My honest opinion is the grandmasters are still teaching this as proper behavior continuing this division and if people don’t start embracing each others talents, then Ninjutsu will continue to be dysfunctional and never grow to its fullest capacity. I on the other hand want to help unite the Ninja community and share and celebrate each others talents. I myself do not care what kan people claim to be from, I want to be a friend to all who practice this art as well as any other system or style. Granted there are many charlatans in this style as there are in any other martial art. I want to spend my time networking and creating friendships with any one of substance and quality irrelevant of their organization.

If there were only one thing that has come out of the rise to mixed martial arts which there isn’t – the item would be – there is no one martial art superior or inferior to the next. I recently to avoid the backlash of the ignorant have started to call the art taught at my schools 21st century Ninjutsu to eliminate the comments as to why I do what I do. When I receive comments or emails I hear things like “this isn’t Ninjutsu or Ninja’s don’t use Sai, Tonfa or firearms. I find this to be classically correct, but utterly ridiculous. If this was a legitimate comment then we would still be wearing straw sandles, walking around in Kimono or fighting the samurai. If the Ninja of ancient times were transported into the present they would be the Navy S.E.A.L.’s or any other Elite Fighting unite of modern times. I don’t think they would run around in Tabi with a sword, they would be equipped with the latest in technology and gadgets. I see Ninjutsu as an evolving art. I still teach the classical art as it was taught to me by my teacher from Japan, but I embrace the 21st century combat applications. I consider my school a life-skill institute and enjoy living a bit in the past as well as keeping one foot in the present.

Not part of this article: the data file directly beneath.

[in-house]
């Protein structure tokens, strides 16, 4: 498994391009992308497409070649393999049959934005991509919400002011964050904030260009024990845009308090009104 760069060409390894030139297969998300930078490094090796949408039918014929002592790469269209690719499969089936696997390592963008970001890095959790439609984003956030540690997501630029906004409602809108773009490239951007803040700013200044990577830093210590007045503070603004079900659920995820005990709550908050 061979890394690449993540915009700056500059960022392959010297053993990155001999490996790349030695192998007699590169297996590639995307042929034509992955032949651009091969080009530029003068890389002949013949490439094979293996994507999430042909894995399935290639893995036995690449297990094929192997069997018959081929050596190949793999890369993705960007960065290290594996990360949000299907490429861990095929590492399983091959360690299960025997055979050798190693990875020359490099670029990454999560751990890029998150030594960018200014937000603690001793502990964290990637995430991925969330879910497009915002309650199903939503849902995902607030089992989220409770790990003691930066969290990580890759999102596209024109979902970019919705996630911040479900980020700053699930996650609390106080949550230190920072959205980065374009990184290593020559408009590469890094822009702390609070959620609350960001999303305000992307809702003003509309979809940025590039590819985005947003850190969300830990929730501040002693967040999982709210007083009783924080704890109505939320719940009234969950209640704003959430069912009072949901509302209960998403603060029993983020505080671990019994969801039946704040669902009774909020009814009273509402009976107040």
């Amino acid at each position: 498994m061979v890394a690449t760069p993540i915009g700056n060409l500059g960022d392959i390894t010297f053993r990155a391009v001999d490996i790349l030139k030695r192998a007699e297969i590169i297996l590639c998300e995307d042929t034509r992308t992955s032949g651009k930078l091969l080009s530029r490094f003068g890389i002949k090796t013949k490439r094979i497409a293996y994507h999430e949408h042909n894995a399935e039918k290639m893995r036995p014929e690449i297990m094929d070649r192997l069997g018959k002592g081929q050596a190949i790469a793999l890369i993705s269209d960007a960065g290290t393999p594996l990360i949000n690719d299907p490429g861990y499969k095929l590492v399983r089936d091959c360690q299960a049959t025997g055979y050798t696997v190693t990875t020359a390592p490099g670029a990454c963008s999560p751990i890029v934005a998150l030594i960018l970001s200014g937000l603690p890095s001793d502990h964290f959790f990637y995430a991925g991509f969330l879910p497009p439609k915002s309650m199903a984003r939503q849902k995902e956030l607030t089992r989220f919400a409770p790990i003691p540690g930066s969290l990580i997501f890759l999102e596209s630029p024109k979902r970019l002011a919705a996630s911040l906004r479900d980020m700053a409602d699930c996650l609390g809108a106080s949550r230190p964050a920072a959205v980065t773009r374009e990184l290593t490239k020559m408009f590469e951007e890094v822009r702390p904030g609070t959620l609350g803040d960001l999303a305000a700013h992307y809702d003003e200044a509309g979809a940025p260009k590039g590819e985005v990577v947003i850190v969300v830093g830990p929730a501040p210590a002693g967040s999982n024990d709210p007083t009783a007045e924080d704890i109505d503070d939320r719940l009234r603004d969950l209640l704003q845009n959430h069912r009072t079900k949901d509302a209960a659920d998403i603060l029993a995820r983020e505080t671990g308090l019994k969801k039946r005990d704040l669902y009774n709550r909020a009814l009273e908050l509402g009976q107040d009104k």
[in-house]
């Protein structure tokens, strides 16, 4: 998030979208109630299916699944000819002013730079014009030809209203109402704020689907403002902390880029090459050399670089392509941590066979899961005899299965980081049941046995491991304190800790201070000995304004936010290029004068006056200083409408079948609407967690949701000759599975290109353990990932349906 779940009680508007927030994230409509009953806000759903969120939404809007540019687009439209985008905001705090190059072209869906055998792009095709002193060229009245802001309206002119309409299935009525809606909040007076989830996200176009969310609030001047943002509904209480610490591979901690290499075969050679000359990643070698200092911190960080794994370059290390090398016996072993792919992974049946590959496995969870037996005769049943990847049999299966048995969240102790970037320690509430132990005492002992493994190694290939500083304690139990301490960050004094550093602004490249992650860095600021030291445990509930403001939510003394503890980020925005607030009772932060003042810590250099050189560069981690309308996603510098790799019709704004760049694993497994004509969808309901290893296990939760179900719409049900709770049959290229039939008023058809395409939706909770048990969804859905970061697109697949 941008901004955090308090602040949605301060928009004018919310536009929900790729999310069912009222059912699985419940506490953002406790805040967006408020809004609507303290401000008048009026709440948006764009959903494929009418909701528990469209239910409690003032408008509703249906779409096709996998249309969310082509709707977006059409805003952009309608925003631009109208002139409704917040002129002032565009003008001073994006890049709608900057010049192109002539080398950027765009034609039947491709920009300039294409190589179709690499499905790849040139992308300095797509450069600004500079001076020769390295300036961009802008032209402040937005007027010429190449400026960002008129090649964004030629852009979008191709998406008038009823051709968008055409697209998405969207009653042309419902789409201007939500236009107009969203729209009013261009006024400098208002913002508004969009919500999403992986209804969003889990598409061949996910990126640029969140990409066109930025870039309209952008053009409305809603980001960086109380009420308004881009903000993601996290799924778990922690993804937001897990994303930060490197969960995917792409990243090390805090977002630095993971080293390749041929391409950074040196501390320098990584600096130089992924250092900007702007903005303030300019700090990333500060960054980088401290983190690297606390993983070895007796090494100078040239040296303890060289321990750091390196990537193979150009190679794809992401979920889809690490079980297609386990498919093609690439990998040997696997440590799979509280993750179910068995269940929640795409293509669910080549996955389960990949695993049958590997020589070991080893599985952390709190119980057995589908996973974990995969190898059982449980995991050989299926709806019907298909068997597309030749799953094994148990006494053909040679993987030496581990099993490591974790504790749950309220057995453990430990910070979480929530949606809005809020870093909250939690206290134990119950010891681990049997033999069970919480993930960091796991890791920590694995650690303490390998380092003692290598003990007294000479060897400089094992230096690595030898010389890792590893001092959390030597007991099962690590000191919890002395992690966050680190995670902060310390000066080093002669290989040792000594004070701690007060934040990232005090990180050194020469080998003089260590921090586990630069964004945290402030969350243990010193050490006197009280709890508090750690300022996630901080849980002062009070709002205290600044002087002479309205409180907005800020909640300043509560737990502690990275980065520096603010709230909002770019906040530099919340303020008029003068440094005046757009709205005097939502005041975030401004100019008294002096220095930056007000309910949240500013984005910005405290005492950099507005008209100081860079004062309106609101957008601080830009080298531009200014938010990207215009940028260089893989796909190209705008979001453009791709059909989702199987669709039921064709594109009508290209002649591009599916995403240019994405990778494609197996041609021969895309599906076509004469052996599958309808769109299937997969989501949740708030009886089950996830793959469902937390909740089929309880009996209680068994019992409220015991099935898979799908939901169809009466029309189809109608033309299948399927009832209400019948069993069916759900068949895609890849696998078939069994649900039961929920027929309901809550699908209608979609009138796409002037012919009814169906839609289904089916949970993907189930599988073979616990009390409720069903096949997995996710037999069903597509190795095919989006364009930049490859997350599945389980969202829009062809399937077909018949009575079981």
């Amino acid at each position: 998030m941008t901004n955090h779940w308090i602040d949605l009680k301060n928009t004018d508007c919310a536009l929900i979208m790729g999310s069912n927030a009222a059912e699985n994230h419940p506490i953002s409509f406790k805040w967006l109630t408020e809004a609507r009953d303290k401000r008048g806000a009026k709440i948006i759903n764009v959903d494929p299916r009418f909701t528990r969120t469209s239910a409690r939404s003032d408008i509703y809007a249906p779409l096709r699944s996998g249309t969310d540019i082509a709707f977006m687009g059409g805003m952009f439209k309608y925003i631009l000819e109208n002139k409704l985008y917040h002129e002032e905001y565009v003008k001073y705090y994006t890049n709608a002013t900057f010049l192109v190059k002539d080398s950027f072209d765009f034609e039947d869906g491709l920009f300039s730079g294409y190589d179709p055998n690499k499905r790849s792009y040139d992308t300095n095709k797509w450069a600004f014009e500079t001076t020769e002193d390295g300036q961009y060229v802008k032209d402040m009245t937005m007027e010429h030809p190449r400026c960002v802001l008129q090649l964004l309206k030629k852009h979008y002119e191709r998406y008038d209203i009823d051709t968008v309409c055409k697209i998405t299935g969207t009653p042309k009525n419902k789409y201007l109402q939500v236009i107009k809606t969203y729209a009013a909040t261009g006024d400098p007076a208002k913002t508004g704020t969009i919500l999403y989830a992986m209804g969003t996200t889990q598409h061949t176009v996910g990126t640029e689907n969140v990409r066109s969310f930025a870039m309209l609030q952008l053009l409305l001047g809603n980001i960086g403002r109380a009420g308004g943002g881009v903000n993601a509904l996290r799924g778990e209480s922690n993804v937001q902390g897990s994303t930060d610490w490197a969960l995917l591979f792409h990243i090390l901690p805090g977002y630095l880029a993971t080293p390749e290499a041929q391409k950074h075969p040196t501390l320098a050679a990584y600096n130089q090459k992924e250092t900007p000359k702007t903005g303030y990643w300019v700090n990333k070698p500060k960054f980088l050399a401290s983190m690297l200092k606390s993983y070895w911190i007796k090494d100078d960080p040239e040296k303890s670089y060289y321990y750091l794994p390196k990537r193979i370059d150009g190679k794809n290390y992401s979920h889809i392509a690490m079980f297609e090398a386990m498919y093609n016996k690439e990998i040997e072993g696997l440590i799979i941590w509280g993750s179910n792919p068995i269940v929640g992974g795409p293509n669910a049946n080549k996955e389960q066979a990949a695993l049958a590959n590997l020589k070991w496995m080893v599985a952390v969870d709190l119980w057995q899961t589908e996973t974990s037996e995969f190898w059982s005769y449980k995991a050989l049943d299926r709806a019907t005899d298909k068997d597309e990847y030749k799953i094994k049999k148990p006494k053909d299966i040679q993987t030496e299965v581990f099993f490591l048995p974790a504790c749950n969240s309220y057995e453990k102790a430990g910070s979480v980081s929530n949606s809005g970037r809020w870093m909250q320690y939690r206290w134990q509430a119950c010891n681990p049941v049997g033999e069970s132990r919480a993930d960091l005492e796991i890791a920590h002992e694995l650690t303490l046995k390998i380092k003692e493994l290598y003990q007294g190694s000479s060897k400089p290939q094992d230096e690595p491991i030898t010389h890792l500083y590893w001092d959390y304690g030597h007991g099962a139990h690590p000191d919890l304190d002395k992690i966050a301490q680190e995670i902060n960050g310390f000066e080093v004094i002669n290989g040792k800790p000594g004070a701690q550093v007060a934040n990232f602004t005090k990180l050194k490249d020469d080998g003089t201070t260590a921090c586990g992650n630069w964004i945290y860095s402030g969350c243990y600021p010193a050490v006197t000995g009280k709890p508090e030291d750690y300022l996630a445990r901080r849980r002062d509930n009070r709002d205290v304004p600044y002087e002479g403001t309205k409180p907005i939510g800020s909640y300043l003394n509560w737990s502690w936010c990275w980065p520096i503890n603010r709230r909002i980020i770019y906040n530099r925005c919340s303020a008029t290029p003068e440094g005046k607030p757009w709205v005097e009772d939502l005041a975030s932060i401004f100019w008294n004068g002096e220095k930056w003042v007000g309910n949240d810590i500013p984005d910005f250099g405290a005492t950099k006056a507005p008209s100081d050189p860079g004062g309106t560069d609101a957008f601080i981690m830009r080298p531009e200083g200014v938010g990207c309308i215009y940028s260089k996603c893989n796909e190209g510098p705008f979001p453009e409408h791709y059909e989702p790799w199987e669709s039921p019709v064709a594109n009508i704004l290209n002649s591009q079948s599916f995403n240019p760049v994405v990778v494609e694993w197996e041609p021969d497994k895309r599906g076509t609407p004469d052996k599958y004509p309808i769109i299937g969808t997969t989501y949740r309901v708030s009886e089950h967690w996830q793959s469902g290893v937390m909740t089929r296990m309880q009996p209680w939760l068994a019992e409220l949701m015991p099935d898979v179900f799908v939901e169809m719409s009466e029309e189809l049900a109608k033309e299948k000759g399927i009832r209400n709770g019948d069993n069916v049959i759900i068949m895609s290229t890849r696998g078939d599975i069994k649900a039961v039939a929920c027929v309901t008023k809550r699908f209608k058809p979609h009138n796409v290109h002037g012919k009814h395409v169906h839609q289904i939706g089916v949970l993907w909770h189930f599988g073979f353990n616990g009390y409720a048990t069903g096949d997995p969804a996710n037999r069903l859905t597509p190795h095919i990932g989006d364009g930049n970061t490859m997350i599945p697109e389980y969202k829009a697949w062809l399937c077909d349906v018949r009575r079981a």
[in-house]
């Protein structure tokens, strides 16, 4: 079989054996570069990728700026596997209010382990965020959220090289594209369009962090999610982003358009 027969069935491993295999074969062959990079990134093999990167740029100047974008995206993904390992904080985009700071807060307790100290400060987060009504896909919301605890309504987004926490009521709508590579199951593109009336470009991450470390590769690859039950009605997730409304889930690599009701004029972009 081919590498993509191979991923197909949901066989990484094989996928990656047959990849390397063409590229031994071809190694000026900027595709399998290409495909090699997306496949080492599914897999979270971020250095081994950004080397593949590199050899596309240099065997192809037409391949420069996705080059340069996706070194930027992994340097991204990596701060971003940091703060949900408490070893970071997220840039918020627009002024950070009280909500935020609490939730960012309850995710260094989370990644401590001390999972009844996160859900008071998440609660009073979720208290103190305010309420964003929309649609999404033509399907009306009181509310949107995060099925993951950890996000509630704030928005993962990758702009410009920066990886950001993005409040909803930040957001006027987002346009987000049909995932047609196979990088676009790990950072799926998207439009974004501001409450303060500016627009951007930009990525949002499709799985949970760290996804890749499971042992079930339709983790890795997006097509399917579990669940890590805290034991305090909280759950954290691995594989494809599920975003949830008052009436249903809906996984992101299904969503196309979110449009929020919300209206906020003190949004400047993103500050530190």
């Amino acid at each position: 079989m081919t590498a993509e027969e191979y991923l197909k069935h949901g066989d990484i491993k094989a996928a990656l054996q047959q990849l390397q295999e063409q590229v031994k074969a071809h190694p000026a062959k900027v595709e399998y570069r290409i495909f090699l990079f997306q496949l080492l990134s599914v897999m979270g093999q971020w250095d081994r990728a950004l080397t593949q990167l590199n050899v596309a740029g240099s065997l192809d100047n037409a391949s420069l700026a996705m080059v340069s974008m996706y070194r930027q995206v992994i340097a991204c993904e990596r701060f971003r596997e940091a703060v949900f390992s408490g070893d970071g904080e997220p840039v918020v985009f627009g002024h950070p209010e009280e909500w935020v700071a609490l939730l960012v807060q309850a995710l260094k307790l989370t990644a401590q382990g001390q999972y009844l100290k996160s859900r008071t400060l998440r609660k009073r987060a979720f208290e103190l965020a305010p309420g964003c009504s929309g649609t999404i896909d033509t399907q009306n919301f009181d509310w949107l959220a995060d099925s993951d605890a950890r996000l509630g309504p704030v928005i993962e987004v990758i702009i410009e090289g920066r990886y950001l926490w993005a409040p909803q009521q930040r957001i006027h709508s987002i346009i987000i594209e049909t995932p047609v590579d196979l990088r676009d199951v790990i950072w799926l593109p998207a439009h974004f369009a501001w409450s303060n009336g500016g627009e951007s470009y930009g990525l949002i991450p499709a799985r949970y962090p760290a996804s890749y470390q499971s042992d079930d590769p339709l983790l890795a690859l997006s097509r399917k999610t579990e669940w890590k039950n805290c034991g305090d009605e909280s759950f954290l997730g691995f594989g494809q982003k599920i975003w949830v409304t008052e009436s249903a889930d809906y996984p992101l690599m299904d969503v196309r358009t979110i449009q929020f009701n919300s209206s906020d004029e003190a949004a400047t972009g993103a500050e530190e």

My hopes are this article has opened up some minds as to what is wrong with the politics of Ninjutsu and bridges the gap and creates better relationships in the near future. I hope to hear from you so we can start our friendship. Here’s to a bigger better closer Ninjutsu Community.